I come not to bury summative assessments but to praise them
The Northwest Evaluation Association recently surveyed parents and teachers to gauge their support for various types of assessment. The results indicated that just a quarter of teachers find summative assessments “‘extremely’ or ‘very’ valuable for determining whether students have a deep understanding of content.” By contrast, 67 percent of teachers (and 85 percent of parents) found formative and interim assessments extremely or very valuable.
I can understand why teachers would find formative and interim assessments appealing. After all, teachers generally either create those assessments themselves, or are at least intimately involved with their creation. And they are, therefore, more flexible tools that can be tweaked depending on, for instance, the pace of classroom instruction.
But, while formative and interim assessments are critically important and should be used to guide instruction and planning, they cannot and should not be used to replace summative assessments, which play an equally critical role in a standards-driven system.
Formative and interim assessments cannot and should not be used to replace summative assessments.
Summative assessments are designed to evaluate whether students have mastered knowledge and skills at a particular point in time. For instance, a teacher might give a summative assessment at the end of a unit to determine whether students have learned what they needed to in order to move forward. Similarly, and end-of-course or end-of-year summative assessment can help determine whether students mastered the content and skills outlined in a state’s standards for that grade.
If you believe that we need standards to ensure that all students—regardless of their zip code or socioeconomic status—need to learn the same essential content and be held to the same standards, than it’s essential to have an independent gauge that helps teachers, parents, administrators, and leaders understand where students are not reaching the goals we’ve set out for them.
Unfortunately, the NWEA survey does not make this clear, opting instead to narrowly define summative assessments only as “state or district-wide standardized tests that measure grade-level proficiency, and end-of-year subject or course exams.”
It’s hard to imagine many teachers who are going to be enthusiastic about the current “state or district-wide standardized tests” in use, which often include low-quality questions and the results of which typically don’t reach teachers until it’s too late to do anything with them. And so, by defining summative assessments in the particular rather than the general, the NWEA findings tell us less about how teachers feel about the value of summative assessments writ large, and more about how they feel about the current crop of state tests, which pretty much everyone agrees need significant improvement.
What’s more, everyone has a natural bias in favor of the things they create themselves. And so, it’s unsurprising that teachers find the assessments that they create and score (in real time) more useful than tests that are created and scored centrally.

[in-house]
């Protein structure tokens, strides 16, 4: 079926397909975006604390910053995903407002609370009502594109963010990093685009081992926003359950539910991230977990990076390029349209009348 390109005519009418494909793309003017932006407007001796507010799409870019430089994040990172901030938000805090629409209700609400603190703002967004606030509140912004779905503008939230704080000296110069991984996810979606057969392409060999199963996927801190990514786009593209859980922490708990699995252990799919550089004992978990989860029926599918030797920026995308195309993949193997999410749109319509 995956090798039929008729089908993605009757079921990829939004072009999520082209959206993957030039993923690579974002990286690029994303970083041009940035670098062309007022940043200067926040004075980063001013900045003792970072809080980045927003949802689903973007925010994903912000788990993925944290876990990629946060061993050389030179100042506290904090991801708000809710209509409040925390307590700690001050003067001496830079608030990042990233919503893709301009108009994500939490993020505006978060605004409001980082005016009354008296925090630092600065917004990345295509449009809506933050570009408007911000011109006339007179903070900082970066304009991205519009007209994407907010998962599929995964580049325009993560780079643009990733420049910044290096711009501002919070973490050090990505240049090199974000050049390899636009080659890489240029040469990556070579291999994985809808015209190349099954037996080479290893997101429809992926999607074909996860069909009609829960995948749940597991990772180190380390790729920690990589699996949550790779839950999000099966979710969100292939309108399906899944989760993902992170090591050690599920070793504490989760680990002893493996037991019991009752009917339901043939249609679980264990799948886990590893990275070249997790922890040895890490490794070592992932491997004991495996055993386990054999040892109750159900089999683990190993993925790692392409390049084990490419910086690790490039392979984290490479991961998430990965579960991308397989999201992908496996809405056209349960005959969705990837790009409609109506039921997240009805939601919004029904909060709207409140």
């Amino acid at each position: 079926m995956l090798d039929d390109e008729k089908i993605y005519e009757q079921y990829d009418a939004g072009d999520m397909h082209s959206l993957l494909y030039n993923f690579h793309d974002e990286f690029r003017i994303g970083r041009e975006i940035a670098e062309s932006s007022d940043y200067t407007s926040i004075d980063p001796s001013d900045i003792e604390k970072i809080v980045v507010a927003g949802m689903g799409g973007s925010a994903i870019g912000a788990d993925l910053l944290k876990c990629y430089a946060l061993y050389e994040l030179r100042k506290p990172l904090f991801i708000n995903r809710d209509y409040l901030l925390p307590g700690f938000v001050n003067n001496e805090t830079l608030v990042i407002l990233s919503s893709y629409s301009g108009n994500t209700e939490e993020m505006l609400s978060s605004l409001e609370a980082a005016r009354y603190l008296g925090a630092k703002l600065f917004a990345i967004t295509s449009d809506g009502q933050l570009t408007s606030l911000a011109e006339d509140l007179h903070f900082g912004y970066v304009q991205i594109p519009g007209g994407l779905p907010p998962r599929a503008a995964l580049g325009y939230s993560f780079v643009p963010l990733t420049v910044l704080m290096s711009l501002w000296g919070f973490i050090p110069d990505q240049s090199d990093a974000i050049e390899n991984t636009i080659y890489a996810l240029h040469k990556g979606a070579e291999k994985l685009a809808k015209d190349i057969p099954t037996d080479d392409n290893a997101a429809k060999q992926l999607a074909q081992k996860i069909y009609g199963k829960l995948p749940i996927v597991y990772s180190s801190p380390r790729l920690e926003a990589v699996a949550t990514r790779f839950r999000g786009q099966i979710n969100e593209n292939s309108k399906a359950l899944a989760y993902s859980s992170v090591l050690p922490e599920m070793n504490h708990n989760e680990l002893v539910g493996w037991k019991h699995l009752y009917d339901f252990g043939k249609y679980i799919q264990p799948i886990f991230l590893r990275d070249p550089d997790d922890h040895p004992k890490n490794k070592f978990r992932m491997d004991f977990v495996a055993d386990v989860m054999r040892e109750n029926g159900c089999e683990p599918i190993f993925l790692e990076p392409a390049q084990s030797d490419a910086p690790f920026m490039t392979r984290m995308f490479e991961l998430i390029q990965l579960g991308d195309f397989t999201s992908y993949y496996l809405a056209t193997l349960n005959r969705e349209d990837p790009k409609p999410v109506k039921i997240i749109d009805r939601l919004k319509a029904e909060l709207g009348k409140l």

Everyone has a natural bias in favor of the things they create themselves.
Yet, having a set of common standards—whether common to all schools within a state, or common across all states—requires some independent measure of student learning. There needs to be some gauge—for teachers, administrators, and parents—that helps show whether classroom instruction, materials, and even formative and interim assessments are aligned to the state standards in terms of both content and rigor. And to help teachers and parents understand whether, in the end, students learned the essential content and skills they needed each year.
Of course, shifting the focus from teacher-created assessments to centrally-developed state (or even district) assessments is difficult. And many teachers will resist being judged by something they had no hand in creating, and realigning instruction around standards that may look different from what they’ve taught in their classrooms for years.
In the end, if we want standards-driven reform to work, we need to get summative assessments right. Trading summative assessments for formative assessments isn’t an option. They are different tools with very different roles in the system. That means policymakers and education leaders need to do a far better job of soliciting teacher feedback on these assessment tools and they need to focus much more time and attention on delivering high-quality professional development that helps teachers use the data effectively to guide planning, instruction, and formative assessment development. But it also means that teachers in standards-driven schools need to accept that student learning will be measured by something other than the observations and assessments created within the four walls of their schools.
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About the Editor
Bernard Lee Schwartz Policy Fellow
Kathleen Porter-Magee is a Bernard Lee Schwartz Policy Fellow and the Senior Director of the High Quality Standards Program at the Thomas B. Fordham Institute, where she leads the Institute’s work on state, national, and international standards evaluation and analysis.
May 16, 2013
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